Earthquake, vibration or series of vibrations in the earth's crust. Earthquakes are the result of sudden vertical or horizontal movements along faults, or fractures, in the earth's crust. Some faults, such as the 600-mi (966-km) San Andreas fault in California, can be seen on the earth's surface, but most of the faults associated with earthquakes are underground. Scientists have recently suggested that the origin of many earthquakes is linked with continental drift. Many earthquakes also occur under the oceans. Underwater earthquakes or earthquakes that occur near coastlines may cause destructive waves called tsunamis, which may travel vast distances at speeds approaching 500 mph (805 kmph). Seismologists have studied earthquakes by recording the seismic waves that travel through the earth. Information from several seismographic stations makes it possible to locate the point of origin, or focus, of an earthquake, and also the epicenter, the point on the earth's surface directly above the focus. The most common and most destructive earthquakes are shallow-focus, that is, their focus lies within about 30 mi (48 km) beneath the epicenter. Intermediate and deep-focus earthquakes, which may occur as deep as 400 mi (644 km) below the surface, are less destructive. The magnitude of an earthquake is a measure of the strength of the seismic wave it generates. It is usually measured on the Richter scale, devised by U.S. seismologist C.F. Richter in 1935. The scale ranges from 0 to 8.4, with higher numbers signifying greater magnitude. The intensity of an earthquake is a measure of its effect in a particular area and varies with the distance from the epicenter. The Modified Mescalli scale, which ranges from 1 (not felt) to 12 (nearly total damage), is normally used. Although scientific knowledge about earthquakes has greatly increased, there is still no effective way of forecasting them.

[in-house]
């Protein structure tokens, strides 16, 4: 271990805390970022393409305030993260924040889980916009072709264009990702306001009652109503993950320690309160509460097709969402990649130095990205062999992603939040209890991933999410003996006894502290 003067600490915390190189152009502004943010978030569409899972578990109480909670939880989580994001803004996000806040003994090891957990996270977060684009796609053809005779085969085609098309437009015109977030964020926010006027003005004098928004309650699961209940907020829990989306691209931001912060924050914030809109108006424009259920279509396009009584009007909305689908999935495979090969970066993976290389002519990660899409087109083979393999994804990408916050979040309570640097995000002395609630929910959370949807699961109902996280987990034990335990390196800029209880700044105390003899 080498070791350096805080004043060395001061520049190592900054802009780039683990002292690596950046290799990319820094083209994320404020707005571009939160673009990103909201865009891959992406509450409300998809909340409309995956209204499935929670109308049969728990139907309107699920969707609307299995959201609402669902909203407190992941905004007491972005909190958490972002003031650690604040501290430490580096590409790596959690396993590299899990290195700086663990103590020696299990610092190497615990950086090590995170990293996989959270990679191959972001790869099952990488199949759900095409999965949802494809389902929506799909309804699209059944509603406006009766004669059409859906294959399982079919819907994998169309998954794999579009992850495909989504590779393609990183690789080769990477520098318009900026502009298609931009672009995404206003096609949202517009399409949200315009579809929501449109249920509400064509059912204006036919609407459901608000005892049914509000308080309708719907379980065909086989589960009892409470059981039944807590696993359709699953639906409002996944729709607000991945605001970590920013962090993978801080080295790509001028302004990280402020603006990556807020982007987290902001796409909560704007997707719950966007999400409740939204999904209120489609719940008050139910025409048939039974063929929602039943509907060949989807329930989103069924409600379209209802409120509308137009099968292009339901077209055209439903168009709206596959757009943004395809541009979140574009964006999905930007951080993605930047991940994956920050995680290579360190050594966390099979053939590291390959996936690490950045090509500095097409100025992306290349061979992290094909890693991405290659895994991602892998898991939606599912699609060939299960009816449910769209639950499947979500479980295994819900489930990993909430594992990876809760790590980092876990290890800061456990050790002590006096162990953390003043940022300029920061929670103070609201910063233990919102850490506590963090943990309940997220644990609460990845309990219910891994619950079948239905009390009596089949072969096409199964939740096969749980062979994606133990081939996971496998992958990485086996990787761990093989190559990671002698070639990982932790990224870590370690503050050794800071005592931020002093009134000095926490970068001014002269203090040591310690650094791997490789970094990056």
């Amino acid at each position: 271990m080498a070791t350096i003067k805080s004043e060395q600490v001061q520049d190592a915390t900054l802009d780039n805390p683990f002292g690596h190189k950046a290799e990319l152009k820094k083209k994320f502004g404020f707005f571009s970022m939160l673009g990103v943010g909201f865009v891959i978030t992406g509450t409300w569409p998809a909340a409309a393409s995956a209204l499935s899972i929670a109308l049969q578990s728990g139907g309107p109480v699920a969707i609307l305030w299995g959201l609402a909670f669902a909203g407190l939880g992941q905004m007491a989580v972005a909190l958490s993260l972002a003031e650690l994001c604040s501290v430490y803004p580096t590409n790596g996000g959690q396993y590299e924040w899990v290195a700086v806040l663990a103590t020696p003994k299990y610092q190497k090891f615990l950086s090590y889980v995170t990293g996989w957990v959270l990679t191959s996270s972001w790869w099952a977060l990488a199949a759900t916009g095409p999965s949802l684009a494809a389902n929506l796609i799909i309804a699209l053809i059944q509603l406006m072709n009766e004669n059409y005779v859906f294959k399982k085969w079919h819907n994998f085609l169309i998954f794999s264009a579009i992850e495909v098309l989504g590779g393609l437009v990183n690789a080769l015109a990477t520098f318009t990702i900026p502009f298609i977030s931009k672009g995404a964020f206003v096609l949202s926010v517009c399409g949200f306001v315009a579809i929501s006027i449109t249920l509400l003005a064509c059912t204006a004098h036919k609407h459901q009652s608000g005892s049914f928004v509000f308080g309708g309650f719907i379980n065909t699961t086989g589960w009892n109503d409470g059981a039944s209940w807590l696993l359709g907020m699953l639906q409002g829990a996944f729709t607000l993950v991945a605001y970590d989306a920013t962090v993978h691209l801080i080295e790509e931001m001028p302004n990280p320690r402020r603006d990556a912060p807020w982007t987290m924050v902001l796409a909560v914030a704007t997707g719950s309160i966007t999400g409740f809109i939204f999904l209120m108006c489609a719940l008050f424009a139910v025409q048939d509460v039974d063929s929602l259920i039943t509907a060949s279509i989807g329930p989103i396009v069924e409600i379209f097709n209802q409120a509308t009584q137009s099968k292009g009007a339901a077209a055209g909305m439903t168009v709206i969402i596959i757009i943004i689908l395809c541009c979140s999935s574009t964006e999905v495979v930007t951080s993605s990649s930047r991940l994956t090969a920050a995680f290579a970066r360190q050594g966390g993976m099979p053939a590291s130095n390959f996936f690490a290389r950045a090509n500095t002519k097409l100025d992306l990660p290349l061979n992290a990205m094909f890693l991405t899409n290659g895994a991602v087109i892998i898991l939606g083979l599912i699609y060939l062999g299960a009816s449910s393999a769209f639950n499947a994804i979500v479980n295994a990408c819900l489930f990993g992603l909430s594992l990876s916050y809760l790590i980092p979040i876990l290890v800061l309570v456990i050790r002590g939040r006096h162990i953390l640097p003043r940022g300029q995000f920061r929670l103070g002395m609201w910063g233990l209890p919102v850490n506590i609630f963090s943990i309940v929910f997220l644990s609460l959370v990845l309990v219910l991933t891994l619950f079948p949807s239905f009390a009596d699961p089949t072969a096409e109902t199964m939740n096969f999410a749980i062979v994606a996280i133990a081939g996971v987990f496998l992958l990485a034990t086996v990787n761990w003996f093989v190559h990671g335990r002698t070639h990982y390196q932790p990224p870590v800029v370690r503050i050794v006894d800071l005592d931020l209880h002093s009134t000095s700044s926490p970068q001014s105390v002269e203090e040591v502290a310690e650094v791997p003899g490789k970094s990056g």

See also: Seismology.